(2) Existing law requires a client employer, as defined, to share with a labor contractor all civil legal responsibility and civil liability for all workers supplied by that labor contractor for the payment of wages and the failure to obtain valid workers’ compensation coverage. Existing law also prohibits a client employer from shifting to the labor contractor legal duties or liabilities under workplace safety provisions with respect to workers provided by the labor contractor.
This bill would apply these provisions to a food retail establishment, as defined, that engages in delivering of food or alcohol.
(3) Existing law, the Alcoholic Beverage Control Act, generally regulates the sale and distribution of alcohol. The act prohibits delivery of an alcoholic beverage to an on-sale or off-sale alcoholic beverage licensee on Sunday or except between the hours of 3 a.m. and 8 p.m. of any other day.
This bill would prohibit delivery of alcohol from a food retail establishment except upon an order of sale previously received by the establishment. The bill would require verification of the customer’s identity and age at the time of purchase and at the time of delivery.
(4) The California Constitution requires the state to reimburse local agencies and school districts for certain costs mandated by the state. Statutory provisions establish procedures for making that reimbursement.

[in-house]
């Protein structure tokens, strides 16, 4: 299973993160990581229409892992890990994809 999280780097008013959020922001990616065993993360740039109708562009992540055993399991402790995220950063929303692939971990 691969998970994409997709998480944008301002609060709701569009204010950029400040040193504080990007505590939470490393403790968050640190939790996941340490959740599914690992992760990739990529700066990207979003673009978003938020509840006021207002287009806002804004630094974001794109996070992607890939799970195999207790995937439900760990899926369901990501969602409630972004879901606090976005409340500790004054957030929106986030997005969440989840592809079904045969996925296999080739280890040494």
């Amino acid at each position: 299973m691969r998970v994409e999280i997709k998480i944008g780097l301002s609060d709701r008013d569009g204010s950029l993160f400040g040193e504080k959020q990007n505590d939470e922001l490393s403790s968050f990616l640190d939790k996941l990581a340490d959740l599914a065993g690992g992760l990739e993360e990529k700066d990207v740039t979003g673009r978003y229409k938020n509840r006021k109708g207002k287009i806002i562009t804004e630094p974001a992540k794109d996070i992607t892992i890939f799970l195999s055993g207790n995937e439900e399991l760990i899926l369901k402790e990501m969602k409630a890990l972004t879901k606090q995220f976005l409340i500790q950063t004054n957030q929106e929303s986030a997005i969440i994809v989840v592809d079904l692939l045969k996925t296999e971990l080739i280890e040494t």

This bill would provide that with regard to certain mandates no reimbursement is required by this act for a specified reason.
With regard to any other mandates, this bill would provide that, if the Commission on State Mandates determines that the bill contains costs so mandated by the state, reimbursement for those costs shall be made pursuant to the statutory provisions noted above.
Vote: MAJORITY   Appropriation: NO   Fiscal Committee: YES   Local Program: YES  

The people of the State of California do enact as follows:


SECTION 1.

 Chapter 11.2 (commencing with Section 114364) is added to Part 7 of Division 104 of the Health and Safety Code, to read:
CHAPTER  11.2. Food Retail Establishment Deliveries

114364.
 (a) For purposes of this section, the following definitions apply:
(1) “Food delivery driver” means a person who transports and delivers food ordered from a food delivery platform to a consumer.
(2) “Food delivery platform” means a business engaged in the service of online food ordering and delivery from food retail establishments to a consumer.
(3) “Food processing establishment” means any room, building, or place or portion thereof, maintained, used, or operated for the purpose of commercially storing, packaging, making, cooking, mixing, processing, bottling, canning, packing, slaughtering, or otherwise preparing or handling food, except restaurants. “Food processing establishment” does not include a cottage food operation that is registered or has a permit pursuant to Section 114365 or a microenterprise home kitchen, as defined in Section 113825.